Adobe shifts from Creative Suite to Creative Cloud

At the keynote to open its Max conference in Los Angeles today, Adobe announced that it is discontinuing development of its Creative Suite software in favor of working on Creative Cloud products exclusively. The company is readying a new release of “CC” branded apps for release on June 17th.

In making the decision to stop developing Creative Suite apps, Adobe said it wanted to focus efforts specifically on Creative Cloud apps. So while users will still be able to buy Creative Suite 6 and be supported, Adobe won’t do any further development except for bug fixes and compatibility upgrades.

“Hundreds” of new features are rolling out with the new release, in each of the major apps. Adobe showed off new versions of Photoshop, Illustrator, After Effects and other tools coming next month.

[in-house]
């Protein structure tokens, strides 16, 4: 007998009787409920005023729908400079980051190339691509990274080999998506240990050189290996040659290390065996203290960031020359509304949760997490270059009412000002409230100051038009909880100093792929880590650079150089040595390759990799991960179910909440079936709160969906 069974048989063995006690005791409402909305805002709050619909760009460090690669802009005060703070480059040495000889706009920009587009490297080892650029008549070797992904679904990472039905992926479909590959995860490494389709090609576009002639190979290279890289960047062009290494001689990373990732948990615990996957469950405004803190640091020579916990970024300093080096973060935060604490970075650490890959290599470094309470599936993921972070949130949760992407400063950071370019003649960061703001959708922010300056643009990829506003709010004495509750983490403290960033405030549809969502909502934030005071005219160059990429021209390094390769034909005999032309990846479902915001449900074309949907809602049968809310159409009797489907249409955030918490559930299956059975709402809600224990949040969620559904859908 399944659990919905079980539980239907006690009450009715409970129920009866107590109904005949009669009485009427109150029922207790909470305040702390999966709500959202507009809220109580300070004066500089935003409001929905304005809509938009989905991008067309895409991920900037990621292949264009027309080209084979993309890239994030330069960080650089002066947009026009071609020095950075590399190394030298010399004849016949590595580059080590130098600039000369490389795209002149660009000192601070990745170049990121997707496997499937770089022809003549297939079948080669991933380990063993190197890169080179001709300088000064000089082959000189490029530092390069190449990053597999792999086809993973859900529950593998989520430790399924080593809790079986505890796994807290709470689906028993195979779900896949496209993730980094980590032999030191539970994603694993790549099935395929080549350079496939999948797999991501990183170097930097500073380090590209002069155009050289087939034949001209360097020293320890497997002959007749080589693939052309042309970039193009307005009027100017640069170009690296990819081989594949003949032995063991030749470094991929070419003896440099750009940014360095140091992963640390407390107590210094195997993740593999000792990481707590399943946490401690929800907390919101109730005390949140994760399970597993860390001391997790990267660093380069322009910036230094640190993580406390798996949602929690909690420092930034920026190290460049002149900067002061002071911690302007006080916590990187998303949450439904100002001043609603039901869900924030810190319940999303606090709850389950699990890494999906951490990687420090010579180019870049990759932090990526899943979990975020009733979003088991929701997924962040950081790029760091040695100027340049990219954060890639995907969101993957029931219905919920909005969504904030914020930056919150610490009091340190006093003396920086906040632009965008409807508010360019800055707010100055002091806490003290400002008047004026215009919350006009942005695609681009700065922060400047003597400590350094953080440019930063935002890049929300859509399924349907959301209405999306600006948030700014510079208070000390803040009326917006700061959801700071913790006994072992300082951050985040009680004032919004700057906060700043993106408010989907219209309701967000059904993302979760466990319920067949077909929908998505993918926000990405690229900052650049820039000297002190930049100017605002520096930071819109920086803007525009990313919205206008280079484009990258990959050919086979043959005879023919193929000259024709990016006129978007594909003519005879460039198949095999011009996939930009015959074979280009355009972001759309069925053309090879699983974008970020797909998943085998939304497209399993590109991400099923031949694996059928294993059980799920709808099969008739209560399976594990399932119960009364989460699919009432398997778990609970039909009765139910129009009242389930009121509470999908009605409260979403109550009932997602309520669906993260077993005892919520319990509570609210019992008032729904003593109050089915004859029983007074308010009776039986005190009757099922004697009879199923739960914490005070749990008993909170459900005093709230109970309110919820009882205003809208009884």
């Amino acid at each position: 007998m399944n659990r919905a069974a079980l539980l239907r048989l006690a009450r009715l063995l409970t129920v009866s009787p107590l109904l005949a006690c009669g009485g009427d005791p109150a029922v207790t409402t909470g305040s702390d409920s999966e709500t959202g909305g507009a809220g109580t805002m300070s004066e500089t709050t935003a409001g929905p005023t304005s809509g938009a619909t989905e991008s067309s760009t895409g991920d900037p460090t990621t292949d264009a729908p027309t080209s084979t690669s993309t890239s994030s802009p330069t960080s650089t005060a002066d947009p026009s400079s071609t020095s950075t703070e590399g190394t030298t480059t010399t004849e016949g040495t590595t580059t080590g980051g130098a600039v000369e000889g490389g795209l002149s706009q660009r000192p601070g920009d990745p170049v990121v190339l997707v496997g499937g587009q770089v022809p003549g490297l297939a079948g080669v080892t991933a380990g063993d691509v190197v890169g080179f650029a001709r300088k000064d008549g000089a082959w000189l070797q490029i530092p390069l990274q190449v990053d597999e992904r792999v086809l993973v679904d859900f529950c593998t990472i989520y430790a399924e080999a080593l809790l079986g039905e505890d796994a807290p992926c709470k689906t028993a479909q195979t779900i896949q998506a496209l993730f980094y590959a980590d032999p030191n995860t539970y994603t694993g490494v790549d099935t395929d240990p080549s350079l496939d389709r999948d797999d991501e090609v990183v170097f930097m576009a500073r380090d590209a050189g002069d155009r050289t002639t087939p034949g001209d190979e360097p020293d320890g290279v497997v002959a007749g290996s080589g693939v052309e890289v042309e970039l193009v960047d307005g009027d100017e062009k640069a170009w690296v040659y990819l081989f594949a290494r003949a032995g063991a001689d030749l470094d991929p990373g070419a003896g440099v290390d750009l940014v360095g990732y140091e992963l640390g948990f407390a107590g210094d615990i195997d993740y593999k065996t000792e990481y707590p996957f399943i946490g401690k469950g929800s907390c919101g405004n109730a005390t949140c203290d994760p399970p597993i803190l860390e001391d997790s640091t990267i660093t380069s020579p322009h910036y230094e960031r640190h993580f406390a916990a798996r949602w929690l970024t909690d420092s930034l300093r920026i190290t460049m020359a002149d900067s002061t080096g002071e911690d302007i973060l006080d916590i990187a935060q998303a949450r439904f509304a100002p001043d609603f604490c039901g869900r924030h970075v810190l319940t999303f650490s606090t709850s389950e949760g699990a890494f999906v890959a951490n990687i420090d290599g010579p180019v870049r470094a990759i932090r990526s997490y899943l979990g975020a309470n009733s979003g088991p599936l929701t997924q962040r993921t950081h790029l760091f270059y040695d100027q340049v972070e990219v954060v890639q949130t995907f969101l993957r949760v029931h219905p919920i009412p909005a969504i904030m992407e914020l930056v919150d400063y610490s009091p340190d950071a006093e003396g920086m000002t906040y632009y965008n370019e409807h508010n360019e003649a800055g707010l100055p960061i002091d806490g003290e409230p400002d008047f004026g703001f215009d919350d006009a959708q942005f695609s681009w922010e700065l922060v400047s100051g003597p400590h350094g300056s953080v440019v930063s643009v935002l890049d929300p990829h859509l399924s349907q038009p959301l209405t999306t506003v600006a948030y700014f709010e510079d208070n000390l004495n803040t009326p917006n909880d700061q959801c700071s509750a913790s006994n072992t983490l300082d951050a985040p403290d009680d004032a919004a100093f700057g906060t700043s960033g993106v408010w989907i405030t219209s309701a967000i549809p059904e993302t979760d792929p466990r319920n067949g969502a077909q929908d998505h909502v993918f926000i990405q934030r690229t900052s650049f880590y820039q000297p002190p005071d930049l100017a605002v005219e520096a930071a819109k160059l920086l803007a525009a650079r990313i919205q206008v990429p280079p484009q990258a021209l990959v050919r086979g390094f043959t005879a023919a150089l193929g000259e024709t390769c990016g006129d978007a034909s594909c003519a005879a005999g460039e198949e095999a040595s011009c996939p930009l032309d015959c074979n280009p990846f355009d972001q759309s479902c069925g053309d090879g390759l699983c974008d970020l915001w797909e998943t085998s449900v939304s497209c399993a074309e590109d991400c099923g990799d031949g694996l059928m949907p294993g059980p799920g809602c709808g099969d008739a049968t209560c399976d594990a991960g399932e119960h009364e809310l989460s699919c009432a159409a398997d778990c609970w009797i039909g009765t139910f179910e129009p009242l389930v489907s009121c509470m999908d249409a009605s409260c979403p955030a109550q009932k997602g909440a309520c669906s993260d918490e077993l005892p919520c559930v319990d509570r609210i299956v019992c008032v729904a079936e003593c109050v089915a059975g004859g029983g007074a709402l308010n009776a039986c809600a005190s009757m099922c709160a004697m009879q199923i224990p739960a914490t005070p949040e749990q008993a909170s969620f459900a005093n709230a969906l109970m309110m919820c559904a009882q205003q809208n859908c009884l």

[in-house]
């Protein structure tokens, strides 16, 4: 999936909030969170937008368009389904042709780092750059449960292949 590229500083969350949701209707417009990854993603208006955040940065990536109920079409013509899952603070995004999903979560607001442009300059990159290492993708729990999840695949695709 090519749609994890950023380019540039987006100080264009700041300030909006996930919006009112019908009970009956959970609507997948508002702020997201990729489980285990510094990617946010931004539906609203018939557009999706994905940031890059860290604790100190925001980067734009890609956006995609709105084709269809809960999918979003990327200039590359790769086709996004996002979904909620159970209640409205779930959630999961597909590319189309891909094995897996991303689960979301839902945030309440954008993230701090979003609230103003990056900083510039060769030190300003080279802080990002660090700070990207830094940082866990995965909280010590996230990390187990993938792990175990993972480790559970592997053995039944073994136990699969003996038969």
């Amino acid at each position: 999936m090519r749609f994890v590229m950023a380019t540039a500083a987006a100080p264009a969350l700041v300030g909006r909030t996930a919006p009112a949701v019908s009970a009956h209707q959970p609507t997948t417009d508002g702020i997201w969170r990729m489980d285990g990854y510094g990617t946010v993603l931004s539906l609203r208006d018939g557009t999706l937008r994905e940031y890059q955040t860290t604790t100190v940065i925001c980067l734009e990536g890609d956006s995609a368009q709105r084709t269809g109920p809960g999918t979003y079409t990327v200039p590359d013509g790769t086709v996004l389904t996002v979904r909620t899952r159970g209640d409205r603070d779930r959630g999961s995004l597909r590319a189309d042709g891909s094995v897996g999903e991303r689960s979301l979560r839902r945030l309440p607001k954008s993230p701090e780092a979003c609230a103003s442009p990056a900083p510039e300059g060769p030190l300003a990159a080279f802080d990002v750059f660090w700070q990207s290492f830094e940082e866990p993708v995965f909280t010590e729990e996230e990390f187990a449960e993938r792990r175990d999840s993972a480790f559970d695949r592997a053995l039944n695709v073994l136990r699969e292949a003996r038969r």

Creative Cloud launched in April 2012, at the same time Adobe released Creative Suite 6. Creative Cloud offers users all of the same software included with Creative Suite 6, but Adobe charges a $50 monthly subscription fee for access. Users upgrading from CS3-CS5 are eligible for a discount to $30 per month; CS6 users who want to switch will pay $20 per month. Adobe also allows users to buy access to just one app if they need to.

Adobe showed off new iOS apps in development including a version of its Kuler color palette app running on the iPhone, and a Creative Cloud app that enables users to share files and folders and look at content stored in the cloud. Cloud integration is key from here on out, and Adobe emphasized collaboration at every turn, including deep integration with Behance, the professional portfolio sharing service Adobe acquired in 2012.

Adobe also gave a peek at some hardware projects it has underway, including a Bluetooth stylus working on an iPad that’s able to import content and settings from Creative Cloud, and a ruler that helps iPad users draw straight lines, arcs and angles, like a drafting tool. The company has also collaborated with Condé Nast’s Wired magazine on an ambitious project to rework the way that magazines layout their pages, making the entire process virtual using sophisticated touch-screen walls and tables. All of the hardware efforts are works in progress; Adobe offered no timetable or price estimate for any of the new technology.